Unto Ashes’ 5th album The Blood of My Lady see’s the ever changing band continue down their ancient folksy apocalyptic music that they do so well. “The Blood of My Lady Pt 1” is an acoustic guitar/vocal opener that is quite simplistic, as most of Unto Ashes’ songs are. The opener is quite emotional and wistful with Laird’s male vocal sounding as soft and fabled as ever. It sets the tone well for the rest of the album.
“Who Has Seen the Wind?” sounds very 1970’s psychadelic folk with its free flowing folk guitar and Celtic medieval undertones while a chorus of hushed low key vocals morbidly march on like a funeral train. It’s a great track full of little twists and turns. “Echos in Den Wald” is more Celtic tribal crossed with a sea shanty! The uptempo percussion and various wind instruments make you feel like you’re about to go into a Scottish dance, while the vocals sound like they’ve come from a derranged Disney “everyone works together” musical number (every Disney film has one) that’s gone a bit demonic. The result is something really quite original and takes a few listens to truely appreciate! That seemlessly leads into “The Tomb of Your Remains” which is a heartfelt string instrumental.
“Vengenace” is an acoustic guitar led jaunt with various little embellishments and some great vocal harmonisations. It’s with campfire type songs like this Unto Ashes really shine as they all work so well in pitch together with husky male and siren like female vocals colliding over various acoustic instruments. “I Will Lead You Down” takes a much more sinister tone with strained strings stirring behind the guitars and vocals. What sets Unto Ashes apart from most folk groups is that they really go down the darker depths of neo-folk compared to most other groups, almost verging on gothic folk. The glass sounds in this song gives it a real etheral edge too.
“Our Palace of Ice” is a short ambient keyboard piece that leads into the second half of the album which kicks off with “A Cold Winter (February)” which is like listening to an audio book. As a poem is spoken in relative monotone (although the speech speed varies for emphasis) a simple but effective guitar loop flows underneath. It actually works very well and doesn’t come across pretentious in the least. When the words stop, the rain starts and its a nice touch. “For All My Broken Promises” once again see’s Laird take control of the vocals and music with a beautiful track. With two acoustic gutiars, strings and keyboards all working to weave a complex structure, it’s one of my favourites from the album.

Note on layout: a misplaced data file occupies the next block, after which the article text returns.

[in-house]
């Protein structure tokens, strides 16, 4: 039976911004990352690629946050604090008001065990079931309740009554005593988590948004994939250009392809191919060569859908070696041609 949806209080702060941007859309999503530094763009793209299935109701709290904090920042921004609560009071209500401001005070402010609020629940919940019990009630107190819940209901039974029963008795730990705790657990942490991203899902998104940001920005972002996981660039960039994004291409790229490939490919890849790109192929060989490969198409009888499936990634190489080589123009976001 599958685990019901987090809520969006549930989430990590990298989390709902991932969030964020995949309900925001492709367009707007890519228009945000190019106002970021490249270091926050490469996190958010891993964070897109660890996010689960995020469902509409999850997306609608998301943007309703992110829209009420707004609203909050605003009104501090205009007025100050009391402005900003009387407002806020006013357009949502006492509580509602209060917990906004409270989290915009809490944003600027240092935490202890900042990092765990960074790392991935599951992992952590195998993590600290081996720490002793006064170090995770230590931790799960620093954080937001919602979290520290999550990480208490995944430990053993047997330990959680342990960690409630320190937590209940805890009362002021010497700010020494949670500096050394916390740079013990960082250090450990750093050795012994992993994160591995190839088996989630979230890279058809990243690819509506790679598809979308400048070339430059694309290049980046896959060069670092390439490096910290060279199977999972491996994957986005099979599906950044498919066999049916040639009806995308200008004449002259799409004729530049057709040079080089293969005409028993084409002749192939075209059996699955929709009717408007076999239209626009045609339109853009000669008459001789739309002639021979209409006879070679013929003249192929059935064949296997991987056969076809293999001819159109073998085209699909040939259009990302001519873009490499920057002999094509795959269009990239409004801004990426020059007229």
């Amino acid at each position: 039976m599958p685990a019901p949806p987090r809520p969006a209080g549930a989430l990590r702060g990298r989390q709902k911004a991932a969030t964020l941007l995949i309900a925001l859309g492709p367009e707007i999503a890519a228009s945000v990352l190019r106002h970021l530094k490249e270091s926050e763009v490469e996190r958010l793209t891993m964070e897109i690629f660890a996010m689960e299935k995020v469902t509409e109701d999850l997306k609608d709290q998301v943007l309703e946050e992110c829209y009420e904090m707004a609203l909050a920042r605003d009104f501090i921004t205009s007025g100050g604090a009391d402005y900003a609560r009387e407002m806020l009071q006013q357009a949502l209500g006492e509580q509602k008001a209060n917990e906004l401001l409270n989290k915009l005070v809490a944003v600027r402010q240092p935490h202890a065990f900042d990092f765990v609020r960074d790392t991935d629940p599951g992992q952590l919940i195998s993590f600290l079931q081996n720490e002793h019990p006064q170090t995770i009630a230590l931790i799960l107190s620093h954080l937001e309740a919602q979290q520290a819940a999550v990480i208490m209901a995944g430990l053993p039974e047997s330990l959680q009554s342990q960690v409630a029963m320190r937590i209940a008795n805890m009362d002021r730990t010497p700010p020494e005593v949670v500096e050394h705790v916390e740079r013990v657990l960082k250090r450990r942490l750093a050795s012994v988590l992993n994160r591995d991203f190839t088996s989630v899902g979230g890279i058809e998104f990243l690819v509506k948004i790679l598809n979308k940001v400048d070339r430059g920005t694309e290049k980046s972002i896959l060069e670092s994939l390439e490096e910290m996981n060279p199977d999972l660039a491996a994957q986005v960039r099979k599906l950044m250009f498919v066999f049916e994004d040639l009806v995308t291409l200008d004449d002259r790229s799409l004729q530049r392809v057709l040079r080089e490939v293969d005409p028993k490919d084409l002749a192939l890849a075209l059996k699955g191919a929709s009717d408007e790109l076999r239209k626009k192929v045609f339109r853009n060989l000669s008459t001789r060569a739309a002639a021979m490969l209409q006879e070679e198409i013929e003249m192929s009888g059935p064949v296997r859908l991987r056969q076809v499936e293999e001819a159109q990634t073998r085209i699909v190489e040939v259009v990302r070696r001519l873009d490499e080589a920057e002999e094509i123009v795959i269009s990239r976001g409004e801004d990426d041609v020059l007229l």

“The River and the Hawk” mixes some brass into the musical palette as the verses are sung and chorus spoken. This trakc comes across like someone is reading from an ancient text. “Fly on the Windscreen” is more uptempo but also gave me a giggle the first time I listened to the song. “Death is everywhere, fly’s are on windscreen” as the opening lyric just set me off. However it did very quickly become my favourite song from the album. It has a good progression and passion behind it and is one of the few songs on the album that isn’t a complete lament as it has a get up and go. “The Blood of My Lady Part 2” is another more sombre guitar led track before the final “She is Everywhere and Nowhere” rounds off the album with piano piece that is both foreboding and broken at the same time.
Unto Ashes’ albums are usually quite a varied concoction and this latest album is actually the least diverse of them and because of that it’s almost better to listen to it as a whole as it evokes a general feeling rather than having stand-out single style tracks. It’s much less immediate than their previous works and more introspective. Give it time, and The Blood of My Lady will taste like a good fine wine.